Each time, Jesus resists the temptation and quotes scripture to rebuke Satan. In one instance, Jesus quotes from Deuteronomy, chapter 8. It is important to note that Deuteronomy 8:2-3 reminds us that the Israelites spent 40 years in the desert where they too were tested for their obedience to the will of God. This is another example of the book of Matthew pointing out similarities between the life of Jesus and the history of Israel.
(see John 2:1-11)
Jesus and some of his disciples went to Cana, a town in the district of Galilee, to attend a wedding party. His mother, Mary, also attended. The host of the wedding party did not have enough wine for everyone and this was considered a very embarrassing situation. Mary intervened on behalf of the wedding host and told Jesus about the problem. Jesus then miraculously changed six barrels of water into wine for the wedding party.
Of all the miracles that Jesus performed, this one might seem minor. But it did accomplish important things. It shows that Jesus has concern for people's problems, even if they are not major problems. And it showed Jesus' disciples that he was able to perform miracles.
Throughout the four Gospels (the Bible's books of Matthew, Mark, Luke and John) there are descriptions of 34 miracles performed by Jesus. But all told there may have been thousands, as sometimes when surrounded by a large group of people, the Bible states "He healed them all." These 34 miracles are a sampling of what he did and the compassion he felt for people. Everything from raising the dead, controlling nature, healing the sick, casting out demons, and providing enough food from a few baskets of bread and fish to feed thousands. Click here for summaries of the 34 miracles.
(see John 2:13-17)
Jesus went to holy city of Jerusalem, the most important city in the Jewish homeland, and visited the Lord's Temple. When he arrived he saw that many people were selling animals and exchanging money in the Temple courts. This angered Jesus because the Temple was intended to be a place to worship God, not a place for commerce. Jesus made a whip out of some strands of rope and chased the merchants out of the holy Temple. Jesus said to them:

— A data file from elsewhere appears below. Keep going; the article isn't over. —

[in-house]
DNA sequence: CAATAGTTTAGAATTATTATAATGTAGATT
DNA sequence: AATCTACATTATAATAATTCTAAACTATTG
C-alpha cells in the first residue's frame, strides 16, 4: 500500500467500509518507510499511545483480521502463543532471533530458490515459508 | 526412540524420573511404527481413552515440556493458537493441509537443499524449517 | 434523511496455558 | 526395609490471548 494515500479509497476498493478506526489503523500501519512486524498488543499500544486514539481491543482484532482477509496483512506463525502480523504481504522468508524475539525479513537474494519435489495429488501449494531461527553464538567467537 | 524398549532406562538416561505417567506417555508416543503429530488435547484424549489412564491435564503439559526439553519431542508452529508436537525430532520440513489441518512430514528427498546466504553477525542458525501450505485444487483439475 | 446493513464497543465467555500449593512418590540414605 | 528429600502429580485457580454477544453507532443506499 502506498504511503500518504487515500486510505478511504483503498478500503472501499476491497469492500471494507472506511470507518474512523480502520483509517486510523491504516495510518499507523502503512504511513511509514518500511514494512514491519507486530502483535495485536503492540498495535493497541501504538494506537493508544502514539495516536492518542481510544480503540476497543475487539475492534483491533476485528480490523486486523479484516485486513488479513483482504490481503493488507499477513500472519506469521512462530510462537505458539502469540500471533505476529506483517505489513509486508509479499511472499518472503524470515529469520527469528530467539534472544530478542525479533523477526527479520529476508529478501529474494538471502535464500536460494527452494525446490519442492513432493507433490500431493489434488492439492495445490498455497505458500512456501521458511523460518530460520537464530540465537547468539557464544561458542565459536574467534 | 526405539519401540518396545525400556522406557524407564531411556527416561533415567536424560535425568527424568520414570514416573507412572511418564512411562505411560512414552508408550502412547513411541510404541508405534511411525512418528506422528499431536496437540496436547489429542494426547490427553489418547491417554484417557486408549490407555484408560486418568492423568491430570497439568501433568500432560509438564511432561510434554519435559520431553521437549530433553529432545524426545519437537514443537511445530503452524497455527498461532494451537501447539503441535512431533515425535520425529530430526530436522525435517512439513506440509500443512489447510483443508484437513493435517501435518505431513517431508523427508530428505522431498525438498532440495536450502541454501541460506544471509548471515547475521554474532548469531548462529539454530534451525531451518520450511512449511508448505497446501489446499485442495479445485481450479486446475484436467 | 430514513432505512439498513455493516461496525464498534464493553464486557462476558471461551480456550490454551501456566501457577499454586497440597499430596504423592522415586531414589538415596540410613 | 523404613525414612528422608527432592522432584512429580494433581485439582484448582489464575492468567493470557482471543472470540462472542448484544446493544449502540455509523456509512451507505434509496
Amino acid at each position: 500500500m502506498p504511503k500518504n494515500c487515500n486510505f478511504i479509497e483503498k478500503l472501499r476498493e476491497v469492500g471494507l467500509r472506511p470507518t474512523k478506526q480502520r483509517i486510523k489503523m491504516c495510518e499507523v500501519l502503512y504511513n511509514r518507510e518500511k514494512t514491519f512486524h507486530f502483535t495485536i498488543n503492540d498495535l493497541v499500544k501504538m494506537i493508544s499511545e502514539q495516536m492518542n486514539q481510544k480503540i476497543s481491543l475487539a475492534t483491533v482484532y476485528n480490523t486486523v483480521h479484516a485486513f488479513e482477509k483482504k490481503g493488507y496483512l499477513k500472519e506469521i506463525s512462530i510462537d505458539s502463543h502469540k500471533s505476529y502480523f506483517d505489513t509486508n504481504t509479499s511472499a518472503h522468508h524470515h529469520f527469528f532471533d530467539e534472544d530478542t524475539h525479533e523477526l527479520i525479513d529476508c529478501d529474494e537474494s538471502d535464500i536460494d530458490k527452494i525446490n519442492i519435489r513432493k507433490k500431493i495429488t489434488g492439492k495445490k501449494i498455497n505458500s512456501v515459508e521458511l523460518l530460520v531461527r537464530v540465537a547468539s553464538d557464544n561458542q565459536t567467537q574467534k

"How dare you turn my Father's house into a market!" - John 2:16 (NIV translation).
(see John 3:16-17)
Jesus explains to Nicodemus what a person must do to have salvation and eternal life. Jesus says: "For God so loved the world that he gave his one and only Son, that whoever believes in him shall not perish but have eternal life. For God did not send his Son into the world to condemn the world, but to save the world through him. - John 3:16-17 (NIV translation).
(see John 4:5-42)
As Jesus and his followers traveled through Samaria, Jesus rested at a place called Jacob's Well. There he met a Samaritan woman and spoke to her about the "water of life." He told her:
"Everyone who drinks this water will be thirsty again, but whoever drinks the water I give him will never thirst. Indeed, the water I give him will become in him a spring of water welling up to eternal life." - John 4:13-14 (NIV translation).
In this discussion with Samaritan woman, Jesus showed that the word of God was meant to be shared with all people, even enemies (the Samaritans and the Jews were hostile towards one another). And, he showed that it was to be shared with men and women, Jews and Gentiles. (Gentile refers to people to who are not Jewish).
(see John 4:3, 43-45)
During the early part of Jesus' ministry, he went to the district of Galilee, where Jews and many Gentiles (non-Jews) lived. Jesus preached and performed many miracles there. He became a beacon for many as he shed light on the word of God. This was foretold by the prophet Isaiah about 700 years beforehand:
". . .in the future he will honor Galilee of the Gentiles, by the way of the sea, along the Jordan-- The people walking in darkness have seen a great light; on those living in the land of the shadow of death a light has dawned." - Isaiah 9:1-2 (NIV translation).
(see John 4:46-54)
When Jesus again visited the town of Cana in the district of Galilee, a royal official begged Jesus to heal his son who was very ill. Jesus said:
"Unless you people see miraculous signs and wonders, you will never believe." - John 4:48 (NIV translation).
Jesus then sent the royal official on his way, telling him that his son would recover. The official later learned that his son was healed and he and his family became believers.
(see Luke 4:14-21)
Jesus went to a synagogue (a Jewish place of worship) in Nazareth and read from the scroll of Isaiah to the people gathered there: